Who should take gold in the Mercury?

The shortlist for the Mercury Prize 2013 has been announced. Here, our writers make their case for who they think should take home this year’s award. Spoiler: no Rudimental.

Laura Marling – Once I Was An Eagle
60cda-lauraThe breeze is getting chillier; the first leaves are falling from the trees, and Laura Marling has been nominated for the Mercury Prize. Three sure signs that Autumn is once again rolling in. This time, however, the poster girl and darling of Britain’s folk revival arrives with an album that truly realises her mesmerising potential; an album that possesses a beautiful simplicity but still reveals layer after layer upon each listen. Marling offers the most devilish combination: a voice that reveals eternal youth and vulnerability; but one that is also steeped in wisdom, certainty and serenity. It has never sounded more perfect. Phil Smith

Arctic Monkeys – AM
9a232-arctic-monkeys-amAM, the latest instalment in the Arctic Monkey’s compellingly entertaining evolution, is a rhythmic and wickedly suave portrait of four exquisitely talented rockers in their 20s having a lot of fun and – perhaps more relevantly here – a lot of sex. The groove on this album is spectacular: it features the dirtiest of snarling guitar riffs, greatly entertaining Rolling Stones-style ‘whoo-whoos’, chunky Dr. Dre-indebted basslines (the band spent the last year living on the West Coast), and smart layered harmonies that replicate the vibes of the funkiest 1990s r’n’b cuts. And, of course, there’s the bitingly sharp and intelligent lyricism that now comes as a given on any Alex Turner record. “I just want you to do me no good,” he croons on ‘No.1 Party Anthem’. It’s all really terrific fun. Piers Barber

Disclosure – Settle
c46fb-disclosure-settle-albumAs much as I think this years’ Mercury Prize contenders are quite low in quality compared to previous years, there are three records that are far above the rest. Arctic Monkey’s AM and Foals’ Holy Fire are two very intriguing albums with plenty of guile, however if you are to award a record based on its pure musical quality and relevance to the British charts then you have to side with Disclosure’s Settle. Although contrived in places (house music in this day and age always will be to an extent), the undeniable pop sensibilities on show here push the group’s debut above the rest of the pile. There are stark voices not heard before (such as Sasha Keable on the ironically named track ‘Voices’), tough breakbeats and polished deep house productions. Settle features enough goose bump moments to make the talented Lawrence borthers deserved winners of this year’s award. Rory Johnson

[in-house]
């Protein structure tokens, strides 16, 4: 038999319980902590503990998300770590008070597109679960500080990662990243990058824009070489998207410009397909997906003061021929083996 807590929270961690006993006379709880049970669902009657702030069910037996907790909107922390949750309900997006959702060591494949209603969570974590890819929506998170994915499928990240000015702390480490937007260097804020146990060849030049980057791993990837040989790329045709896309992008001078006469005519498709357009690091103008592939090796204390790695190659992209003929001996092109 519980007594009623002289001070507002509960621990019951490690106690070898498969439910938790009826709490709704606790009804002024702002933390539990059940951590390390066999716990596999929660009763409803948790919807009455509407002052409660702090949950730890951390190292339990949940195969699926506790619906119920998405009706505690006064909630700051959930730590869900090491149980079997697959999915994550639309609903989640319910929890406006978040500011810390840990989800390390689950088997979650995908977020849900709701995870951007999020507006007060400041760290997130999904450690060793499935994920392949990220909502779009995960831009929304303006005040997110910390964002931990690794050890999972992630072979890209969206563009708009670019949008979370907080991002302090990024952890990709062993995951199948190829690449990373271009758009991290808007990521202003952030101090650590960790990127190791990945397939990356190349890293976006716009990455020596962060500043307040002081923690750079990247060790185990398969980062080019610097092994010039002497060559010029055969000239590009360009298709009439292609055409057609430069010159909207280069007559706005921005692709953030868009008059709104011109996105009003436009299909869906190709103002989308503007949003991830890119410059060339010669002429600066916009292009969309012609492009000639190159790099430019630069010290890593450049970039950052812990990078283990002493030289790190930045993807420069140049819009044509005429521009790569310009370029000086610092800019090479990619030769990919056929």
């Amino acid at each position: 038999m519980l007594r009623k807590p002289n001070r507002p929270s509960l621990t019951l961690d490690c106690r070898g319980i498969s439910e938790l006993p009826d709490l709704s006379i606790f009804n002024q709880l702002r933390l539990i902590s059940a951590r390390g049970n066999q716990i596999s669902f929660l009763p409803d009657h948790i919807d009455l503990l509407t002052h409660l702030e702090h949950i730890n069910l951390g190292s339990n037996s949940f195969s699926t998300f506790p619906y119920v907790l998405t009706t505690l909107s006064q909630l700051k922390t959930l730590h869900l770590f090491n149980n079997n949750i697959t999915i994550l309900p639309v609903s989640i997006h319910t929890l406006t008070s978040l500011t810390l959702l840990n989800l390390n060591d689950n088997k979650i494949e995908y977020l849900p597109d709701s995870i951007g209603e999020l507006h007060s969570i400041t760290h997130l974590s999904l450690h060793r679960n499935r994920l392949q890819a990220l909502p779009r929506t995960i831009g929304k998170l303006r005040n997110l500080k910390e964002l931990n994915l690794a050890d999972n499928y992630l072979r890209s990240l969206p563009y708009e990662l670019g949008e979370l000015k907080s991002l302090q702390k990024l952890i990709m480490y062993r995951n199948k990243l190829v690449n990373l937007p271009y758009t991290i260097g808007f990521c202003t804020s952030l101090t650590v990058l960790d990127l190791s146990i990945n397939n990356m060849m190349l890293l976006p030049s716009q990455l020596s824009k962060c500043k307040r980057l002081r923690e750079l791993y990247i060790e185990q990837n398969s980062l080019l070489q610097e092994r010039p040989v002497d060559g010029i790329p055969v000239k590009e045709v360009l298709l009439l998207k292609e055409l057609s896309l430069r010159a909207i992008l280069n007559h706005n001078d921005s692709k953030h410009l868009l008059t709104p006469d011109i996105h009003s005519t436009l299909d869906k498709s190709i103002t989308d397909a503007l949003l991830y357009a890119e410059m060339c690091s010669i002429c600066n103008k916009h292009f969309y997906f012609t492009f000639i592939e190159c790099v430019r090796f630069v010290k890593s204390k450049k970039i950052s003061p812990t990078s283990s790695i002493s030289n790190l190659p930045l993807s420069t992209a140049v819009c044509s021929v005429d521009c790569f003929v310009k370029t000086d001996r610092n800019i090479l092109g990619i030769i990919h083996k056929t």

David Bowie – The Next Day
0737e-nextdayIt is easy to forget that in the midst of a year of David Bowie documentaries, films and art exhibitions, one of popular culture’s most important figures also found time to produce arguably the best album of the year. The Next Day is uncompromisingly Bowie – effortlessly cool throughout, transitioning beautifully between bold, stomping tracks such as ‘(You Will) Set the World on Fire’ to other more heartbreakingly reflective moments. The record has definite echoes of his previous work whilst managing to sound aggressively modern. The phenomenal lyrics and melodies on offer put it in a different bracket to any of the other nominees. Tom Kinney

James Blake – Overgrown
0c6fd-james-blake-overgrown-410When James Blake’s self-titled debut album was nominated for the Mercury Prize in 2011, it represented the moment he crossed over from an underground producer, much-hyped on internet forums, to a burgeoning singer-songwriter on the edge of the mainstream. Now that Overgrown has received the same accolade that transformation seems complete. Where Blake’s debut was lo-fi and heartfelt, Overgrown is polished and professional; and whilst it might lack much of the charm of its predecessor, it remains a very accomplished album. Blake’s familiar beautiful vocals effortlessly soar over everything, but by showing a new sophisticated side to his songwriting he has avoided the trap of becoming predictable. It represents a major step forward in this exciting artist’s career. Buster Stonham

The winner of the 2013 Mercury Prize will be announced on the 30th October. The other albums nominated are:
Foals – Holy Fire
Jake Bugg – Jake Bugg
Jon Hopkins – Immunity
Laura Mvula – Sing to the Moon
Rudimental – Home
Savages – Silence Yourself
Villagers – {Awayland}

See also: The Mercury Prize: Stick or twist?Album Review: Jon Hopkins – Immunity & Album Review: Foals – Holy Fire

3 responses to “Who should take gold in the Mercury?

  1. Pingback: The Mercury Prize: Stick or twist? | Music Factory Number 1·

  2. Pingback: Album Review: Jon Hopkins – Immunity | Music Factory Number 1·

  3. Pingback: Album Review: Foals – Holy Fire | Music Factory Number 1·

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